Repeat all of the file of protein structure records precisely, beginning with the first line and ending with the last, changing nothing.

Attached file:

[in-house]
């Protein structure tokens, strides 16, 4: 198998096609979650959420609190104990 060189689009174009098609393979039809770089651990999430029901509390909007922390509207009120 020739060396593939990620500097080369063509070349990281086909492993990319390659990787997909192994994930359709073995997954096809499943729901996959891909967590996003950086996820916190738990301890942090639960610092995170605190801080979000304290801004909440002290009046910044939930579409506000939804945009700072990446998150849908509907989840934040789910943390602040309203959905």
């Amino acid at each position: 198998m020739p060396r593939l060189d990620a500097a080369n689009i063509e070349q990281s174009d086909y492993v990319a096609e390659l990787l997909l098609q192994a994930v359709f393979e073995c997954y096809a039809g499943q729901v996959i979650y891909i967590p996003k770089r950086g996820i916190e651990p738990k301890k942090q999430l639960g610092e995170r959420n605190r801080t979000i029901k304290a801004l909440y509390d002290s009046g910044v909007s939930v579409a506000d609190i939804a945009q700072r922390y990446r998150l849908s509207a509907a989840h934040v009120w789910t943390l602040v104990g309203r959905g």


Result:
[in-house]
């Protein structure tokens, strides 16, 4: 198998096609979650959420609190104990 060189689009174009098609393979039809770089651990999430029901509390909007922390509207009120 020739060396593939990620500097080369063509070349990281086909492993990319390659990787997909192994994930359709073995997954096809499943729901996959891909967590996003950086996820916190738990301890942090639960610092995170605190801080979000304290801004909440002290009046910044939930579409506000939804945009700072990446998150849908509907989840934040789910943390602040309203959905």
């Amino acid at each position: 198998m020739p060396r593939l060189d990620a500097a080369n689009i063509e070349q990281s174009d086909y492993v990319a096609e390659l990787l997909l098609q192994a994930v359709f393979e073995c997954y096809a039809g499943q729901v996959i979650y891909i967590p996003k770089r950086g996820i916190e651990p738990k301890k942090q999430l639960g610092e995170r959420n605190r801080t979000i029901k304290a801004l909440y509390d002290s009046g910044v909007s939930v579409a506000d609190i939804a945009q700072r922390y990446r998150l849908s509207a509907a989840h934040v009120w789910t943390l602040v104990g309203r959905g």